I once remodeled an attic into a 2nd floor living space. The attic had 2x6 floor joists with similar spans. It would have been a big pain in the behind to install deeper joists. The engineer’s solution (suggested by the builder) was to sister a steel c-channel onto the floor joists. He specified a 4" deep c-channel, through bolted with 1/4" bolts, 16" on center. It took the bounce right out of the floor. I even jacked some of the sag out of the floor before installing the steel. Of course we had to verify that the foundation walls and footings, bearing walls, and headers were all capable of handling the additional loads. I only had to add one additional post in the basement to carry the extra weight. The engineering was definitely money well spent on that project!!!

“Click To Enlarge”


Sorry, but the answer to the original question is not found in that or any other joist table. That table does not take into account the concentrated loads that result from something like a pool table, nor does it include doubled joists, and how is one to know which “species group” of lumber one is dealing with? The original question requires specific calculations to answer, and the original questioner would do well to read Mr. Dickerson’s post above for an example of what the proper answer was in his case, not that the same answer will be right in this case.

Anyone who proceeds to modify a structure without consultation from a licensed and insured structural engineer is foolish and will be sorry.

I believe that I can state that no one on this web site (unless an SE shows up) is qualified to comment. If they do, they are opening themselves up to liability.

Hope this helps;

Will, this is an easy one.

The original question at hand does not meet the structural loadings per the IRC structural criteria as framed.

It is inadequate and a pool table that weighs 1000# is completely out of the question until a qualified Structural Engineer assesses the existing conditions as it is.
Pictures would help, but 2 x 6 framing for the span noted in the post is unheard of.

Recommendation for further review by a Structural Engineer is the foremost action needed here.

Marcel :slight_smile: :smiley:

That was my point, Marcel.

It’s all about liability. If a trustural guy makes the call, and is good. No problem.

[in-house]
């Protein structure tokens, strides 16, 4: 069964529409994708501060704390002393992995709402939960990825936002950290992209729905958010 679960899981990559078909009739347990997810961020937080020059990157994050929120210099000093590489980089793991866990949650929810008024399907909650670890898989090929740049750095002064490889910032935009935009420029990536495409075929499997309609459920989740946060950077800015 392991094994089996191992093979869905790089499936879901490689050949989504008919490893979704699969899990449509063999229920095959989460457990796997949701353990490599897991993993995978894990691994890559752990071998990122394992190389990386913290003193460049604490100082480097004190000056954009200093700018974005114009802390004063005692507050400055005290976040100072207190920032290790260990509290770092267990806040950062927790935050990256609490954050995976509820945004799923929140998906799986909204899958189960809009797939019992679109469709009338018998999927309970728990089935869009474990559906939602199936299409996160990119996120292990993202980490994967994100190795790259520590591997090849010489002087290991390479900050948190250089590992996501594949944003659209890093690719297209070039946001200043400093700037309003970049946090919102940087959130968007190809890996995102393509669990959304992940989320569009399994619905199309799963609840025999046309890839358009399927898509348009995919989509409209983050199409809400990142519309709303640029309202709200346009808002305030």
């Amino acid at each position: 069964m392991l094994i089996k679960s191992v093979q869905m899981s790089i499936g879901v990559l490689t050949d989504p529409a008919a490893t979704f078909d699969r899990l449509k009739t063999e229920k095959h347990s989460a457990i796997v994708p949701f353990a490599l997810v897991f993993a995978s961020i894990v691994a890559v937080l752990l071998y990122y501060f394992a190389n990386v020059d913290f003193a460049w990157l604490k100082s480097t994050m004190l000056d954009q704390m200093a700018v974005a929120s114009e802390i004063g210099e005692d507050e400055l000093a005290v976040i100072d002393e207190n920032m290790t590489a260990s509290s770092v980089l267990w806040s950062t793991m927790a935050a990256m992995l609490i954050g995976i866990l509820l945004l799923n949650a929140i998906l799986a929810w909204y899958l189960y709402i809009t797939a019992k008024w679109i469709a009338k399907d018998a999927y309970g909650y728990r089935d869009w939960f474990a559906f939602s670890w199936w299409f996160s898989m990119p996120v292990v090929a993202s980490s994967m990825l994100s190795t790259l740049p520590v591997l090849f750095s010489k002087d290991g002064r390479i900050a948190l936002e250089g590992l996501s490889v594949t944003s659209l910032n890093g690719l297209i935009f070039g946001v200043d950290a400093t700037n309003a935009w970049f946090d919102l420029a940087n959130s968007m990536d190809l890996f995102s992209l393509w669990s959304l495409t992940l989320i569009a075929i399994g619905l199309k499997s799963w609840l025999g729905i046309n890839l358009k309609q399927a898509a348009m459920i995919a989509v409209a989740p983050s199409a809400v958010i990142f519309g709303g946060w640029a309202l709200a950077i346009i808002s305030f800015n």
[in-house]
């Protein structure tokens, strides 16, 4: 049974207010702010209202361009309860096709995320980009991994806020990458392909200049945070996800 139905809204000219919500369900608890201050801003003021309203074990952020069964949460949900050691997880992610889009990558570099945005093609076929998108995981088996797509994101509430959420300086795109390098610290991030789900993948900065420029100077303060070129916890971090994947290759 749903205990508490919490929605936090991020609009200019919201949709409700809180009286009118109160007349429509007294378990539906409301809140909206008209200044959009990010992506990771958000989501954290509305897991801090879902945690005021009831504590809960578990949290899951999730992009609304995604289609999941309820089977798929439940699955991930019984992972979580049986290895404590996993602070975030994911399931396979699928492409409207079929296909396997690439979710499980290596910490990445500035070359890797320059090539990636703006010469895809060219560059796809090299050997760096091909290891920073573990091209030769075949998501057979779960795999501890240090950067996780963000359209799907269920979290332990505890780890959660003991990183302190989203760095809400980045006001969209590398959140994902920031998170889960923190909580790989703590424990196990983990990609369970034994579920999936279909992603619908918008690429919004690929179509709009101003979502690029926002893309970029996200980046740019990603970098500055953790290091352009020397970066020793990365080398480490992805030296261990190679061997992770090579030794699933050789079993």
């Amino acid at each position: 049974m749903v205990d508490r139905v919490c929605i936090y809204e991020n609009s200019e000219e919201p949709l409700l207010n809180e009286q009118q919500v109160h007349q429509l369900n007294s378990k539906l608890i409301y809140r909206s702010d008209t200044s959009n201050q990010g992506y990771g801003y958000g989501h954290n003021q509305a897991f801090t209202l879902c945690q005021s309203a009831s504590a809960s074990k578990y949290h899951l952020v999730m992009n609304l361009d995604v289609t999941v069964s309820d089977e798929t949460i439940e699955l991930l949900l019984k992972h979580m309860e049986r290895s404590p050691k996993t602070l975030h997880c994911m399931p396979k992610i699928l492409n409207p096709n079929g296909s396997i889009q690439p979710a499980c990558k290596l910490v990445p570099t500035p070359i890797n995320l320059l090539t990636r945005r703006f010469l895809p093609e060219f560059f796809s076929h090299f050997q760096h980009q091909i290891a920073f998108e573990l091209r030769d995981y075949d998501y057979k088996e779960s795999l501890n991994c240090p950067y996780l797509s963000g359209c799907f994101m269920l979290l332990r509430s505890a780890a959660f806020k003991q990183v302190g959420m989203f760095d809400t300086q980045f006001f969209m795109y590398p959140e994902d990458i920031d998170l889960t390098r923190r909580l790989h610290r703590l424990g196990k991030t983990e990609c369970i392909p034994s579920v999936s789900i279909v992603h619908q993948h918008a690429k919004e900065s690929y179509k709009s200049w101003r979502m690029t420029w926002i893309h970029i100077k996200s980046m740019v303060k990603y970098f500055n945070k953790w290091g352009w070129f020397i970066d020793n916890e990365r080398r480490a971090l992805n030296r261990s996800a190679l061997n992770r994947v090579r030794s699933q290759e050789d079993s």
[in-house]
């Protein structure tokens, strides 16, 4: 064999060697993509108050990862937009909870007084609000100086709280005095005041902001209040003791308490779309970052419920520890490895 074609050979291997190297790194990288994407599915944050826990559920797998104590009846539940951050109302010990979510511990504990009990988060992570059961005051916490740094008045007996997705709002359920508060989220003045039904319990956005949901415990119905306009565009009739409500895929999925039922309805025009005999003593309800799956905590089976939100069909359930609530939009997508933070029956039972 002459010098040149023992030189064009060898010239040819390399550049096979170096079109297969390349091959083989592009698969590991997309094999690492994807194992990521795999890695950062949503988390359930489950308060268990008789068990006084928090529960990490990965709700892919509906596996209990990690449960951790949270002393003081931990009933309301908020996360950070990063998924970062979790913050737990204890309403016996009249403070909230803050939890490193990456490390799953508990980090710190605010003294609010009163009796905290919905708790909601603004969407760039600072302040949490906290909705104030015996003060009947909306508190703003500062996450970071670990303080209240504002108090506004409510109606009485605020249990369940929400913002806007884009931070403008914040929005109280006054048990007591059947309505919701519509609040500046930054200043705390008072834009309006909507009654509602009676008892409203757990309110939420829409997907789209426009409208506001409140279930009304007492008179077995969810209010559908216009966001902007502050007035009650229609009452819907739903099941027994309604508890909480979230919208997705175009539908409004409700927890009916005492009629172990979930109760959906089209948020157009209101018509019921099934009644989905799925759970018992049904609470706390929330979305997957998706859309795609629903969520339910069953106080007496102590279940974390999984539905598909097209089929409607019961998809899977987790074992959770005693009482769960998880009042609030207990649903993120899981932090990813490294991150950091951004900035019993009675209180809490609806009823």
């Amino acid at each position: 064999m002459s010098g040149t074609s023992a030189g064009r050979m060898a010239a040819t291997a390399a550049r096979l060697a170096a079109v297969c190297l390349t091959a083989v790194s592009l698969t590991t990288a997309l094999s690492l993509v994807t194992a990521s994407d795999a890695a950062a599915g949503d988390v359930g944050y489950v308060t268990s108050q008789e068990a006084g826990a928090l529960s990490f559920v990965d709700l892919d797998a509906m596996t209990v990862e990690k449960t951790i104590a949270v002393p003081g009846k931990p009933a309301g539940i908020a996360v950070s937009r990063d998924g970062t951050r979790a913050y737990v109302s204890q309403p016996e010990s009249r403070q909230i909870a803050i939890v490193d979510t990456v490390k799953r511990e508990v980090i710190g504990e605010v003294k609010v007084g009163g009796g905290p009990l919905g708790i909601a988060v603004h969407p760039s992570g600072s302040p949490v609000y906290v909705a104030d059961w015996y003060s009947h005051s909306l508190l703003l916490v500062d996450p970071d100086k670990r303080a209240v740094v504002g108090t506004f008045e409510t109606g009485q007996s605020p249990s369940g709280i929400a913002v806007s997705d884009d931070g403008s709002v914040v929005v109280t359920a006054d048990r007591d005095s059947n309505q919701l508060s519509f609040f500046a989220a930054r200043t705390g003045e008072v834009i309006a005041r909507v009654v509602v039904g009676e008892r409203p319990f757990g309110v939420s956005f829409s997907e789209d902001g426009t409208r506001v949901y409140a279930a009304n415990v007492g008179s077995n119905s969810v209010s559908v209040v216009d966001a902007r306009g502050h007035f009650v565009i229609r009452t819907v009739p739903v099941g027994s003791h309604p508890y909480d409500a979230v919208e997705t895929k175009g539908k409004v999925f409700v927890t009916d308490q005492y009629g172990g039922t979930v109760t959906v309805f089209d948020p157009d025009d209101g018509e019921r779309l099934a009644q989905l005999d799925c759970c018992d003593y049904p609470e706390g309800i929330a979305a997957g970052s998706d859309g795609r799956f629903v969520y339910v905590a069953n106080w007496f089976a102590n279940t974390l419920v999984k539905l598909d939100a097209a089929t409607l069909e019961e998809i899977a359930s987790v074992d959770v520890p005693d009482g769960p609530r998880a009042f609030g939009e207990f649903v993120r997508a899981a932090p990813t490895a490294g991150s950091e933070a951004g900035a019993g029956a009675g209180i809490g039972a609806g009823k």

If he makes the call and is wrong, it’s his liability.

If it even appears that someone on this board made the call (and I didn’t see any posts from “qualified”, meaning willing and able to take the liability, if they are wrong!) then they are left holding the bag when the place collapses. Furthermore, NACHI can also be held liable (stranger legal things have happened, MANY TIMES!).

Recommend evaluation by a licensed and insured structural engineer.

I think Richard is an engineer.

All that is necessary is to adjust the legs on the table to make the surface level in order to allow the balls to travel in a straight line. You guys are way overthinking this crap. If the enginneering is improper or incorrect it only means the legs will require more frequent (daily) adjustment. Eventually, everything will end up being leveled out. Call an engineer.


Richard isn’t an engineer, but he is an architect who is familiar with residential structure. However, as a few have pointed out, answers to questions of this type cannot be given in forums such as this. Why not? Becasue the responder cannot see all the existing conditions which would enter into an evaluation, and cannot be certain that the information provided by the questioner is complete or accurate. To try to respond to a question such as this is dangerous, foolhardy, and, I believe, unethical, in the sense that it is providing, for free, that from which design professionals earn their living, and providing it without full and complete knowledge of the conditions that may affect the answer. All of that does not even begin to involve the difficulties related to assuming liability, which is also a huge concern. I, for one, feel I would be risking my professional license if I tried to answer such questions, and it seems like many here agree with me.

To get an answer to the original question might involve an hour or two of a qualified design professional’s time, if that. I frequently do such things gratis, when I can examine the building first-hand. I would rather people ask me and get an answer free of charge than see them risk doing it themselves, perhaps incorrectly. But only when I can SEE what’s involved.

Worth repeating and well said Richard.

Marcel :slight_smile: :slight_smile: :smiley: